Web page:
The Hollywood Palace isn't the only thing taking the summer off. Cleveland Amory, about to wrap up another television season, entertains us this week with some choice Letters to the Editor written about him intended to point out his various shortcomings as a critic and, in some cases, a human being. Our Critic is nothing if not serene in the confidence of his own correctness, however, so he never fears contrary opinions.
Take this missive from Dennis Colella of Little Falls, N.J.: "Dear Sir: Why don't you get rid of Cleveland Amory? He had better go back to college and learn to write an expository theme. I have never seen anyone twist facts and use minor ideas to criticize a TV show like Mr. Amory . . . I was always in the opinion that a review was supposed to be very general with no side comments unless backed by facts, or with no definite opinions formulated by the critics." [Welcome to the real world, Dennis.] A similar sentiment is expressed by Lydia Harvey of North Edwards, California, who asks "Dear Sir: What is it? That is the question I put before you. What is a Cleveland Amory? He never has anything good to say to anyone at any time, and that includes the article on Felony Squad. So, Mr. Amory, I say to you it will be your tough luck that Felony Squad will return next season." [Yes, but how many seasons did it run, and how many seasons did Cleve write about?]
Mrs. Mark A. Williams of Medford, Oregon is a little less personal in her comments: "TV Guide's review of Family Affair makes my blood boil. In my book this review is on a par with an attack on motherhood." Perhaps the most incomprehensible letter is addressed to Amory himself: "You must think you are some article writer. What you are is a 5 year old Baby! Just becuase a GOOD show comes on TV, you have to knock it. You think you are a expert of judging shows. You are T.H.E. WORST!!! Rango is one of the BEST shows on TV. The trouble is that you are JEALOUS of Rango!" It's signed "YEA! RANGO! YEA! RANGO!" Rango, I should note, was a western comedy starring Tim Conway, and ran on ABC from January 13 to September 1, 1967. I do hope this letter writer wasn't too destroyed when it was cancelled.
Not all is lost, though. Karen Tucker of Fulton, N.Y., tells Cleve "I have just finished reading the review of The Time Tunnel. Anyone who can be very enjoyable, even while degrading one's favorite program, should continue to have the column as long as TV Guide exists. Mr. Amory, you're the greatest." Says Amory, "keep that letter coming."
|This is history?|
His topic: how "the excessively romanticized misrepresentation of historical events" found in popular culture - until, that is, the debut of F Troop. "For with the generous cooperation of both the Hekawi and the Shug tribes, we can see, week by week, a virtual on-the-spot portrait of frontier life as it was lived in everyday terms."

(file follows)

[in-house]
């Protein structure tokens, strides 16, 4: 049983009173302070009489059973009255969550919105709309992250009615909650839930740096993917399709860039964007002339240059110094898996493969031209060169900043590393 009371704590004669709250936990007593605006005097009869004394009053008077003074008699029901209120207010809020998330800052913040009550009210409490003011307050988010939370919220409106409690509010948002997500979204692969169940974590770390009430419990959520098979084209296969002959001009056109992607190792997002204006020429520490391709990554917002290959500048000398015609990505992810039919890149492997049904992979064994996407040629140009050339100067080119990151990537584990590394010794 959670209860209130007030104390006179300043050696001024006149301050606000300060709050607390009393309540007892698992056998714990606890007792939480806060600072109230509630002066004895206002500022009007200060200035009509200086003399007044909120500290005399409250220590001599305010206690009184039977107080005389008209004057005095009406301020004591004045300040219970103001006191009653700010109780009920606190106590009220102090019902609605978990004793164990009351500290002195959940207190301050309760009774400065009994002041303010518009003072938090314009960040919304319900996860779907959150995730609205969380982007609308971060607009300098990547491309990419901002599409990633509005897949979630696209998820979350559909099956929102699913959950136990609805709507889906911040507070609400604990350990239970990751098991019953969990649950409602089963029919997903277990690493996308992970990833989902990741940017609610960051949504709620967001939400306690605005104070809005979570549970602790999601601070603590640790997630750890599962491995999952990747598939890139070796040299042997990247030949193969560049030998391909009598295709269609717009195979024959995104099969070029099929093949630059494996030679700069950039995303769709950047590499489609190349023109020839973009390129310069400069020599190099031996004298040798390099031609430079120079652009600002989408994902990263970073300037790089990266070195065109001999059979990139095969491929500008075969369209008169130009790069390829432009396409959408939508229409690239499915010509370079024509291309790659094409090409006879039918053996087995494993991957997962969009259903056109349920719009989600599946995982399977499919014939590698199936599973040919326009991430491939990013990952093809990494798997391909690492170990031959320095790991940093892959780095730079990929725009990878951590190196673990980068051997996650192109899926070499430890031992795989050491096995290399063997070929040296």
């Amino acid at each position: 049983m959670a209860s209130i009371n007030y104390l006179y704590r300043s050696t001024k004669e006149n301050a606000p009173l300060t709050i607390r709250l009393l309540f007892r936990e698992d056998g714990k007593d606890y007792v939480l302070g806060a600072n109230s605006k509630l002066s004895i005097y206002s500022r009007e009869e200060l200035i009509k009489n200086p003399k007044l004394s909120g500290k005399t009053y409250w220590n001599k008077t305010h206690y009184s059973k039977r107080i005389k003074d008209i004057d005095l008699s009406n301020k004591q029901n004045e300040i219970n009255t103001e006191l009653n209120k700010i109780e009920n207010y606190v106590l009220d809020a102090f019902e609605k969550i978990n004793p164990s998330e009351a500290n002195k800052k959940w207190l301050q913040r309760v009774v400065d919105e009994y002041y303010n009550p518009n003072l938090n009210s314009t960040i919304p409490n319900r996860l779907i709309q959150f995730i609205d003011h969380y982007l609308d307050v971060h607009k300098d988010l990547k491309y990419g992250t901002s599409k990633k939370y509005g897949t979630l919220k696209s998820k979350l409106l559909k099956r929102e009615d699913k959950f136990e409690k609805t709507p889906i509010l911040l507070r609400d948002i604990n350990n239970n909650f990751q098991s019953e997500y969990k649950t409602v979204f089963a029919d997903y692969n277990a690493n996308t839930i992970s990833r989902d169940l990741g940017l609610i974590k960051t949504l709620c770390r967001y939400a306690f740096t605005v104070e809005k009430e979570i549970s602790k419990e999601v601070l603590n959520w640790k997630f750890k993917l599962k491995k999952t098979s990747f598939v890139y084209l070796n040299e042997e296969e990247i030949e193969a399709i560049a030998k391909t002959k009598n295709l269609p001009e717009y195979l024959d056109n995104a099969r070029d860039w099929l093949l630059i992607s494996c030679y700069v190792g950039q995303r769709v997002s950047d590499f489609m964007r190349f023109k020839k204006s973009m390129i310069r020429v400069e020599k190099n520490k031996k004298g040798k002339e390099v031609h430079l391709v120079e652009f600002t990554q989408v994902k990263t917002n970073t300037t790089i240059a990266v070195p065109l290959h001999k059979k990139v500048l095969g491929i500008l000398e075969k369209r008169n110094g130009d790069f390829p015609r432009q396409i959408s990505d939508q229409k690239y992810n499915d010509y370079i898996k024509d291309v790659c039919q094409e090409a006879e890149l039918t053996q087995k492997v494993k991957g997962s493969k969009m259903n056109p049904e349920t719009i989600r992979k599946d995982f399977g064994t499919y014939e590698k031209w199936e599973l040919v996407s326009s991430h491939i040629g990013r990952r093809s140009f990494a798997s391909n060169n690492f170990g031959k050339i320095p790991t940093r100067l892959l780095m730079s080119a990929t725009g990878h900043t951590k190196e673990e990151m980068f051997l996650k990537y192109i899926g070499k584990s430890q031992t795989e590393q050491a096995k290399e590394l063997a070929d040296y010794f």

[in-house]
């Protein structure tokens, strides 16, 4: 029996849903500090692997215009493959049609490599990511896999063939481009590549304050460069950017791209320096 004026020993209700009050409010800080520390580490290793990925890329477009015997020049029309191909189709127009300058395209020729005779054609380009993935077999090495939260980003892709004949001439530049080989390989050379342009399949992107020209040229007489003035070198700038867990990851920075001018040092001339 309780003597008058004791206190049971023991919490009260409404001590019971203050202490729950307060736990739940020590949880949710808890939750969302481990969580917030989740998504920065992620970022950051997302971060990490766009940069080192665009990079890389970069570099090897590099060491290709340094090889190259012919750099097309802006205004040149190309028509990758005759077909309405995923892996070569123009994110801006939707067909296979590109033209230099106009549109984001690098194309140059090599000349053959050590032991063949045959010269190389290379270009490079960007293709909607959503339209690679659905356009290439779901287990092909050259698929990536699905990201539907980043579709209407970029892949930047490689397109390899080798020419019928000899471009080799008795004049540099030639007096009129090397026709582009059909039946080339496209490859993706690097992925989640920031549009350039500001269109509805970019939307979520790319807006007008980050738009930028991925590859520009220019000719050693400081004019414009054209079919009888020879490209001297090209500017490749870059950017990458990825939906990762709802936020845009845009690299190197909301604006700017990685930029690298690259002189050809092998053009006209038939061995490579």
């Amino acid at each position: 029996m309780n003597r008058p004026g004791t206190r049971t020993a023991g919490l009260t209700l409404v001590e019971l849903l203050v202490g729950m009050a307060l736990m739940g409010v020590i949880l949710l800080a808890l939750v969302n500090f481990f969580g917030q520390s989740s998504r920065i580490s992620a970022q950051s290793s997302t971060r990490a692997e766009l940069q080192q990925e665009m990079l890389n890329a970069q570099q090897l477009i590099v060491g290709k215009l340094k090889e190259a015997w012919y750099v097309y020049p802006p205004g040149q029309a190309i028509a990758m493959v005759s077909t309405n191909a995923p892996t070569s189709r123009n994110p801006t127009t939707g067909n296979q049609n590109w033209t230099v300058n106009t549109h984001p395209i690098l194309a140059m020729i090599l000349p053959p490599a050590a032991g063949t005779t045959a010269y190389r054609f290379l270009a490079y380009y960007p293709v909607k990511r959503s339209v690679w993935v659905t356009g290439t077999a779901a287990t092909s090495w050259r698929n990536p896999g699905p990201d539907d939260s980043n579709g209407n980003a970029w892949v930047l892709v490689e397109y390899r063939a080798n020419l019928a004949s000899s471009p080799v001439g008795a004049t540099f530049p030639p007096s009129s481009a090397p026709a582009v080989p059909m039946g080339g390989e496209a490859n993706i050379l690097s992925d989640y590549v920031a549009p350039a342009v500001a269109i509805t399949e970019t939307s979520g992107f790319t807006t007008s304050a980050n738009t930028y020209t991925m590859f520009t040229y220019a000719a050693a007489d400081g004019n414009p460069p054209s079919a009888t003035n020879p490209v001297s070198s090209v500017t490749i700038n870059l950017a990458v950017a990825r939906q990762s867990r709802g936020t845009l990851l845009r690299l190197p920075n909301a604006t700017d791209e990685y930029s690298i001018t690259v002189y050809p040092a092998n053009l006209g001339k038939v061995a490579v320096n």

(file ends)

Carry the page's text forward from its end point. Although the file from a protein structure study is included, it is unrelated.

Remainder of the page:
"Honesty is the byword," writes Searle with a fine excess of drama - "if one can honestly get away with inefficiency, blackmail, embezzlement, bare-faced robbery, lying, cheating, seduction, procrastination and ducking out of a fight, one has got through the day graciously. In other words, this series has heart." In other words, I'd add, absolutely nothing has changed since then.
In calling F Troop "the funniest ideas to have hit television in years," Searle is, I think, lampooning not only the excess of John Ford-type westerns of the past, he's poking fun at the way in which we present history in popular entertainment. In its own way, F Troop is about as realistic as other historical dramas - just in the opposite direction. If you're going to do it, you might has well have fun!
No, the only way you'd know about the race is because of the 500 Festival Parade, telecast live from Indianapolis on Sunday afternoon at 4:00 p.m.CT and hosted by James Garner, a actor with impeccable racing credentials going back to the movie Grand Prix. Minneapolis didn't get to see the live syndicated coverage; WCCO, Channel 4, shows it at 9:00 a.m. on Memorial Day - which, you'll remember, was May 30 until 1971 - and I think showing it on Tuesday is just fine by me.
Let's see, some other things on this week: At 5:00 p.m. Sunday, CBS's The 21st Century presents "The Communications Explosion," showing the changes in store due to satellites, laser beams, and computers - including one that sings "On a Bicycle Built for Two." And no, it's not a coincidence. Another milestone on CBS Monday: the debut of Coronet Blue - as the listing says, "This series was originally intended for the 1965-66 season, but CBS shelved it, and the 11 episodes are being telecast for the first time this summer." I wonder if they had any idea it would become a cult hit.
A while back I mentioned the premiere of The Las Vegas Show, Bill Dana's two-hour late night variety show. It shows up here on a couple of CBS affiliates; KDAL in Duluth carries it at 10:30 p.m., head-on against Carson and Bishop, while WCCO shows it at 12:40 a.m., after a rerun of Marshal Dillon and a movie.
Tuesday is Memorial Day, but WTCN, Channel 11, seems to have their wires crossed - at 10:30 a.m. they're showing Tchaikovsky's "Nutcracker," the same version they usually show at Christmastime. They have a nice recovery, though, showing the Twins-Yankees game from Yankee Stadium along with the rest of the Twins television network, starting at noon, while at 4:30 p.m., KSTP has live coverage of the Jersey Derby horse race from Garden State Park in New Jersey. Tuesday evening, CBS carries a 90-minute drama special, Sir John Gielgud starring as Ivanov in Chekhov's famed play of the same name.
Finally, Friday night at 7:30 p.m. NBC airs what amounts to an hour-long infomercial for the latest James Bond movie, You Only Live Twice. This isn't the first time NBC's done this - they had a similar special, The Incredible World of James Bond, back in November 1965, promoting Thunderball. That special was the highest rated show of the week, and I wouldn't be surprised if this one does the same thing. Would you bet against Sean Connery?